But all things to all people is a losing strategy today. Just like doing the same thing as your competitors, but just a little better, is doomed to fail.

Dead in the water.

Unless you’re Amazon (or MrBeast).

Rather, being the best something for a small audience is how we niche at scale on the internet. (And Tokyo is 0.8 percent the size of the internet.)

The internet is like Tokyo, a universe of diverse needs and weird desires, an expansive opportunity space when we recognize what we’re looking at and dealing with.

Kat Norton exemplifies this truth, being the best Microsoft Excel creator to an obscure audience seeking not just an education but a transformative experience done in a uniquely fun way.

Source: 1,000 True Fans by Kevin Kelly (The Tim Ferriss Show)

1,000 True Fans, Wired editor Kevin Kelly’s beloved essay from 2008, laid out this same theory:

To be a successful creator you don’t need millions. You don’t need millions of dollars or millions of customers, millions of clients or millions of fans. To make a living as a craftsperson, photographer, musician, designer, author, animator, app maker, entrepreneur, or inventor you need only thousands of true fans.

The number 1,000 is not absolute. Its significance is in its rough order of magnitude — three orders less than a million, reframing our perspective of what’s required for an indie creator to build a following that can support their work.

Kelly argued that the internet and digital technology have made it easier for creators to directly connect with their fans, bypassing traditional gatekeepers and building strong relationships directly with those who love what they’re doing.

As Kelly stated, not every fan will be “super.”

For every true fan, you might have two or three regular fans. Think of concentric circles with true fans at the center and broader circles expanding out from regular fans to super prospects, surrounded by our wider audience of regular prospects.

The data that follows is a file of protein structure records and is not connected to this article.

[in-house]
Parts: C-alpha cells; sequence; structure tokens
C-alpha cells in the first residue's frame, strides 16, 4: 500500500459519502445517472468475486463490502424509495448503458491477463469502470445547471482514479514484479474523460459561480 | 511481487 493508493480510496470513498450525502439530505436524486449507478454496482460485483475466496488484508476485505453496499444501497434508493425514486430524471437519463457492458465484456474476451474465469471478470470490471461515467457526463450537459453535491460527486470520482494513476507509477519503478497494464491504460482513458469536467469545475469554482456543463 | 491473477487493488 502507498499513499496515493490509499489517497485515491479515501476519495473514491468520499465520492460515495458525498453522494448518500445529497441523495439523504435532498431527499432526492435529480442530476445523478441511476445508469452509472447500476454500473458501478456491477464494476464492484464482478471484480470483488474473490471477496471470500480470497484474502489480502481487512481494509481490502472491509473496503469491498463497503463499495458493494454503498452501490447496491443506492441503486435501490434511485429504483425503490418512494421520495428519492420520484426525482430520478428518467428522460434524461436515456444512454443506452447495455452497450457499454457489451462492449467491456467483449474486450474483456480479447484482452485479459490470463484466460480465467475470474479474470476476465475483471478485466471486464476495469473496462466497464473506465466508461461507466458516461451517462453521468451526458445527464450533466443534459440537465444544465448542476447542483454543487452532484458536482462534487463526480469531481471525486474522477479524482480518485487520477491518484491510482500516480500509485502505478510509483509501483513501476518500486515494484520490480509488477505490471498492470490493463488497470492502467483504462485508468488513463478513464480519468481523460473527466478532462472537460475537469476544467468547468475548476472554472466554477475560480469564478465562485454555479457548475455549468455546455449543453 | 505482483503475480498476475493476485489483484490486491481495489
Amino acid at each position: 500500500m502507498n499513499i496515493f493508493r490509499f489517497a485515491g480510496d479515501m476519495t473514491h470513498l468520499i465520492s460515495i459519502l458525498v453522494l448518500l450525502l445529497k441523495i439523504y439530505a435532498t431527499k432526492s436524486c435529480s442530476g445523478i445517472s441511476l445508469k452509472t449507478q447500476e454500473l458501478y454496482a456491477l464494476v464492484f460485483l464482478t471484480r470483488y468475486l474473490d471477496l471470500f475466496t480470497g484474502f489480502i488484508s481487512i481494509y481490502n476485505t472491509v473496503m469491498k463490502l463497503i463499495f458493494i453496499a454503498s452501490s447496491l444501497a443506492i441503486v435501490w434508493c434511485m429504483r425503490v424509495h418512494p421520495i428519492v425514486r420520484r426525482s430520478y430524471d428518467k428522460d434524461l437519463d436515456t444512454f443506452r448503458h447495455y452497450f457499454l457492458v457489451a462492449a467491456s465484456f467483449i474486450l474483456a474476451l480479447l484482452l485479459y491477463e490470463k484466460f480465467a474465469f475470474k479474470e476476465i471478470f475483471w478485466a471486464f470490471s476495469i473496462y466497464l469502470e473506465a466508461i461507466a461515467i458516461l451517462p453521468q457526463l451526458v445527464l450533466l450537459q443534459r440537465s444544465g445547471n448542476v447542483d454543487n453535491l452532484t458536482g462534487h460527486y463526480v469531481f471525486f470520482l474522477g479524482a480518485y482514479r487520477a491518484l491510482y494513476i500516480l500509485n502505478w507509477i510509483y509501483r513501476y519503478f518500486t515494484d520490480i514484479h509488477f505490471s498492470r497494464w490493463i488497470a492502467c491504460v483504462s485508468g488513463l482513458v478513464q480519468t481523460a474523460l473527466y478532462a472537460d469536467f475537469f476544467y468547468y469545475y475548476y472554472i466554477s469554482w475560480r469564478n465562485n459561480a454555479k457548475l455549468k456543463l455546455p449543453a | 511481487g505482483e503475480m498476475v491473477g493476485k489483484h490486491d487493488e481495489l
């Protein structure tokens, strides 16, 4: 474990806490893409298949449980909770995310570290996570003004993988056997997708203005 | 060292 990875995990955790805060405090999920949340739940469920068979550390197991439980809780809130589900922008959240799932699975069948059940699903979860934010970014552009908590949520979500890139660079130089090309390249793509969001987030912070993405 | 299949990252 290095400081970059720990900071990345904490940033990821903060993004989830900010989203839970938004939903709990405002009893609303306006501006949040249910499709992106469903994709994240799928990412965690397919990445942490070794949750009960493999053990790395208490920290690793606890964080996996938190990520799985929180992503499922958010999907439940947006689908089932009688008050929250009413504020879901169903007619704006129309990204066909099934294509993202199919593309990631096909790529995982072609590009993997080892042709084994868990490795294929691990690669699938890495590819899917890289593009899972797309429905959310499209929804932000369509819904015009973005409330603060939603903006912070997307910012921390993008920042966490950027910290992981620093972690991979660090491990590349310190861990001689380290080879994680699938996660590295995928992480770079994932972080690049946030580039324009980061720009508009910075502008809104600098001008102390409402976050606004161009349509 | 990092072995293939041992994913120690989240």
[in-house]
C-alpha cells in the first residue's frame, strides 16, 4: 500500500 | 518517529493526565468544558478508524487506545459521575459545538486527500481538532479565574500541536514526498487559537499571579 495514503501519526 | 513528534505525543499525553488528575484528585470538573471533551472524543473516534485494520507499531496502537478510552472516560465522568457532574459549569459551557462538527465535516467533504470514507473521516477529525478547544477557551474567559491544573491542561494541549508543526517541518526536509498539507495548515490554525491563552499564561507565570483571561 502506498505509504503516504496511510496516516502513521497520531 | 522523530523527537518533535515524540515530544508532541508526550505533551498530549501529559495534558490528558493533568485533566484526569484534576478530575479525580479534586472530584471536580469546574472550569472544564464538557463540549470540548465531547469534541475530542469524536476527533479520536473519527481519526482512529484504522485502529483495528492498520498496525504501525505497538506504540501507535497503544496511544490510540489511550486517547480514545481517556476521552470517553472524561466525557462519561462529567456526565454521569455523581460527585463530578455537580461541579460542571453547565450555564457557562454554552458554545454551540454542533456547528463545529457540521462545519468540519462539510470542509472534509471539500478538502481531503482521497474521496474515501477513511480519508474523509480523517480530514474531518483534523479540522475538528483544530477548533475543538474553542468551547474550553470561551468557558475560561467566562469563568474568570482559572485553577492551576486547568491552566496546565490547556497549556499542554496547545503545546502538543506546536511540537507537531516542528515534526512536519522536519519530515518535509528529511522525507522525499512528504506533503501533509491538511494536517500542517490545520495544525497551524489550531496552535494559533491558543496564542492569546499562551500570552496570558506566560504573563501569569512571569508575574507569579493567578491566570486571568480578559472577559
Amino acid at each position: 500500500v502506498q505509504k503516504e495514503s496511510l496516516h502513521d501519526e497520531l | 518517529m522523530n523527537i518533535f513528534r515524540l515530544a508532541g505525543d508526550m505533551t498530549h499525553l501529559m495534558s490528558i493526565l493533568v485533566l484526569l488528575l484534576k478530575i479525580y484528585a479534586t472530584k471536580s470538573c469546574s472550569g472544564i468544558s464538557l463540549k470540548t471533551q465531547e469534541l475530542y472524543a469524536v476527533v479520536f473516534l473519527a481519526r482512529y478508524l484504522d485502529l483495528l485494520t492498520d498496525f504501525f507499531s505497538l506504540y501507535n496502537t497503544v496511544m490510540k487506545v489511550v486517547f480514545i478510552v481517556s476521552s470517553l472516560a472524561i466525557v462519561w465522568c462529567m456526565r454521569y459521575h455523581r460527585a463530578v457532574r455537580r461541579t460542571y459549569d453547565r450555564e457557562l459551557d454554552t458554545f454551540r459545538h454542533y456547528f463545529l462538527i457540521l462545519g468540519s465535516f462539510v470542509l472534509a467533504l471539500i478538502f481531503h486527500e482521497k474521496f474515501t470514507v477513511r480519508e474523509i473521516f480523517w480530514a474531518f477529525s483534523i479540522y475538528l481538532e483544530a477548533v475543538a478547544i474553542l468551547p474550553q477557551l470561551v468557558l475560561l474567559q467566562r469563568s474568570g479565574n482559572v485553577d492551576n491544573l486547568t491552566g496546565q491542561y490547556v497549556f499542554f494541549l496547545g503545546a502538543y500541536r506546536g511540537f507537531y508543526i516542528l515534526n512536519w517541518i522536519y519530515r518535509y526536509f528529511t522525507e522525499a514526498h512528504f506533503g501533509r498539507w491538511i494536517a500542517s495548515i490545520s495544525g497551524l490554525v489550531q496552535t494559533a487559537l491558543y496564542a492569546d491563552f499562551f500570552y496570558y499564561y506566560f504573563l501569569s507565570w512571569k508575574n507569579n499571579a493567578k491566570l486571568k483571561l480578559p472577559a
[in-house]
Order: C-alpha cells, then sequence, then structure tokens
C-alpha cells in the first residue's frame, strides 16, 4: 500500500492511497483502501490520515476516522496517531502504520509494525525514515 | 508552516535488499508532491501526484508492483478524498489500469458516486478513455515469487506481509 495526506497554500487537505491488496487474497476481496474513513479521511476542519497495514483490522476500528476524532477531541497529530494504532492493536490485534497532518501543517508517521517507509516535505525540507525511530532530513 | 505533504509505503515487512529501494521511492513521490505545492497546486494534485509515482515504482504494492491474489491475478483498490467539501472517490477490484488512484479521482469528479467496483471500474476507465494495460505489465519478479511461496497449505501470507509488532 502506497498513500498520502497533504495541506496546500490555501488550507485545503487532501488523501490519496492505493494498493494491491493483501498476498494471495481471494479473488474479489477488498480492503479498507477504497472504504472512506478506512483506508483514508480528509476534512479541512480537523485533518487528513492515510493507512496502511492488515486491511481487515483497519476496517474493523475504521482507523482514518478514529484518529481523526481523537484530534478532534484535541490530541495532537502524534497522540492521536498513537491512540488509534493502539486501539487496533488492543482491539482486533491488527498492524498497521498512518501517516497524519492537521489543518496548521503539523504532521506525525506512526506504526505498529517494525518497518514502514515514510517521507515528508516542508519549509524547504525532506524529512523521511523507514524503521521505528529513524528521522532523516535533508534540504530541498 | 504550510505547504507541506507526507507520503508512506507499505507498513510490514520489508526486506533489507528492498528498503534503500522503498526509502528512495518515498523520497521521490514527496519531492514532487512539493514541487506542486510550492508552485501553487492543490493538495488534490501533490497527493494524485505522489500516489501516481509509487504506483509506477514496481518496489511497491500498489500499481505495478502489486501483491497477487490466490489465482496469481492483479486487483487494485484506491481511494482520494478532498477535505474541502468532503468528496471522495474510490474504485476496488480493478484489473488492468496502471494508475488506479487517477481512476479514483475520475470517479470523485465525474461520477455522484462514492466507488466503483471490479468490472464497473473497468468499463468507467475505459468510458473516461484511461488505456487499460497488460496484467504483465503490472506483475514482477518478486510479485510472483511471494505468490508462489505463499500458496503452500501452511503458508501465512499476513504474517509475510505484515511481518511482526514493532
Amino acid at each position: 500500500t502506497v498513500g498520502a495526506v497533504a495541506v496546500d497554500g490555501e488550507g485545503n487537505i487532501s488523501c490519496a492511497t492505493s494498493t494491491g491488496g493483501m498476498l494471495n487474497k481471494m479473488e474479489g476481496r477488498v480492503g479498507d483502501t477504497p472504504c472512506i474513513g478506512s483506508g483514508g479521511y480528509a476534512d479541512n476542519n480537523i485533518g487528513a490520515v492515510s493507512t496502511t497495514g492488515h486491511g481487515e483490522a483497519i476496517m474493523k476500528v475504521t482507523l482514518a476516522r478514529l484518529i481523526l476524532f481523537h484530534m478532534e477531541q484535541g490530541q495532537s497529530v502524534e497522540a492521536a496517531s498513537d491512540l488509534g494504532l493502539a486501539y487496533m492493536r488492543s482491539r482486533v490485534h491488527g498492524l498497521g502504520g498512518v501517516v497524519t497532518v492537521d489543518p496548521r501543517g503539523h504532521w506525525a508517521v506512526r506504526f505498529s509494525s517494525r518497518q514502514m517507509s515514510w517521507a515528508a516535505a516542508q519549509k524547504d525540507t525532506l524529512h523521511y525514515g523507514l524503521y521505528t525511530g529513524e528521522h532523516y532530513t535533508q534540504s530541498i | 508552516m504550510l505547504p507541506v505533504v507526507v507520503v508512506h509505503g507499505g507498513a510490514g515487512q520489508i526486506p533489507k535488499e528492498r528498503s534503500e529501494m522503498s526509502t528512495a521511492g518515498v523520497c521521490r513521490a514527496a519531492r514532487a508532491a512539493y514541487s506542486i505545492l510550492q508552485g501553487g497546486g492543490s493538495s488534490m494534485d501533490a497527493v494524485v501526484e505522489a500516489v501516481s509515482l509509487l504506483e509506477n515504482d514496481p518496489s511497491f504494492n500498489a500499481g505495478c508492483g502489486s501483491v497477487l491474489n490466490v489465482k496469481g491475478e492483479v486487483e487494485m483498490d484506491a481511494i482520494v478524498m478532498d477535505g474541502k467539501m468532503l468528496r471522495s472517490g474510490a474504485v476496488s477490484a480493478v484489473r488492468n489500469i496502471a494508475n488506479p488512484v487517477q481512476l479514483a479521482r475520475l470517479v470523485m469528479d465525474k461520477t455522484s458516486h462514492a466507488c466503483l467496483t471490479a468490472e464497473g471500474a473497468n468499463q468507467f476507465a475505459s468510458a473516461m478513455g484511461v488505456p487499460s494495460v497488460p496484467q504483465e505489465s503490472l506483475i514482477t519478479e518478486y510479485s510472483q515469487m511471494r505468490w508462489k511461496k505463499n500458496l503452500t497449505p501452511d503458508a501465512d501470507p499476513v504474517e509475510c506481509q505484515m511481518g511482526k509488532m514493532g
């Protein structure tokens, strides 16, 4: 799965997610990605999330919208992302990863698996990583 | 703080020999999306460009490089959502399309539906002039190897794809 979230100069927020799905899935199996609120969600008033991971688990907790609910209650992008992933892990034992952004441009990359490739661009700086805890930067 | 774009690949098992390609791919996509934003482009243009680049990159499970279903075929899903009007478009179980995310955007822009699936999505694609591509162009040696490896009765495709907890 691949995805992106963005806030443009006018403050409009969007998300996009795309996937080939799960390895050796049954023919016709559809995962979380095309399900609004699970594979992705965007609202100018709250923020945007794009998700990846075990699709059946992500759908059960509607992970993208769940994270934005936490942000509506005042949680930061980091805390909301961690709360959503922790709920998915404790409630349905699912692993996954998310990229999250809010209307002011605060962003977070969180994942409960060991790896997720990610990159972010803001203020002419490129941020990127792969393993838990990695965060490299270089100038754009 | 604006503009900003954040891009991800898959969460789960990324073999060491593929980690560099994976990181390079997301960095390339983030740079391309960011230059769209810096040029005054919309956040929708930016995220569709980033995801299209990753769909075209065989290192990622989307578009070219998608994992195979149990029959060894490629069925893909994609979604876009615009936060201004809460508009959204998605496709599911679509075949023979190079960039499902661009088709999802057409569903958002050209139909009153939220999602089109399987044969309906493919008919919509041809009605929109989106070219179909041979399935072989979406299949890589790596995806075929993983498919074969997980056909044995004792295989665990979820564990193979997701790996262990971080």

True fans are not only the direct source of our income but also our chief marketing force for ordinary fans and new prospects entering our world, expanding our opportunity space to delight and serve.

Delighting the Weird

Again, 1,000 isn’t an exact number. Tiny is relative.

Even earning tens of millions a year (like ConvertKit) or hundreds of millions a year (like Basecamp) can be tiny when we zoom out to see the entire city of the internet and who is being served, particularly when our mission or purpose is guided by customer-centric priorities.

In a tech-based world where founders chase VC funding and rainbow-pissing unicorns, where mass audience capture, network effects, and hockey stick year-on-year growth trump customer-funded business models, tiny is the antithesis, the enemy of scale.

But mass is not our game. We are sovereign creators playing an entirely different game.

“In life the challenge is not so much to figure out how best to play the game; the challenge is to figure out what game you’re playing.”

Kwame Anthony Appiah (via Graham Duncan, The Playing Field)

Tiny represents a philosophy of serving first, being customer-funded from the start, and being accountable only to our customers.

Tiny is about transcending the commodity-driven world of economic incentives and instant gratification.

Rather than trying to appeal to the masses, tiny emphasizes the importance of cultivating strong connections and building lasting relationships with a dedicated group of like-minded fans coming together around shared interests that matter.

Being intentionally tiny enables us to develop products and services specifically tailored to audiences with diverse needs, providing a level of attention and care (and fun) that larger companies cannot offer or compete with.

It simply means becoming invaluable to a small group of true fans and delighting them (over and over!).

“We’ve been profitable 68 straight quarters, 17 straight years. We’ve kept our company intentionally small  —  we believe small is a key to calm.”

Jason Fried, founder of Basecamp (source)

Recognizing the internet is like Tokyo, being tiny, and delighting the weird, is the business model for sovereign creators right fucking now (and into the post-AI world that is our future).

Delighting is a super power.

Being tiny grants us the strategic advantage of agility, allowing for quick pivots in response to changing circumstances and customer feedback.

As Jeff Bezos wrote in a 1999 letter when Amazon was still a baby, “We listen to customers, invent on their behalf, personalize the story for each of them, and earn their trust.” (Italics mine.)

Being Tiny allows us to put caring and mattering and our customers’ story at the center of our World.

In a world where the internet has unleashed a tsunami of disruption, embracing a tiny approach is the more durable way to survive and thrive.

I know it has been for me.

Over the past fifteen years, I’ve been experimenting with an expression of Kelly’s 1,000 True Fans concept, emphasizing Tiny in attracting an audience, not through coercion, but by building a “World” my audience resonated with and wanted to inhabit.

Continue to Part III: Principles of Tiny Digital Worlds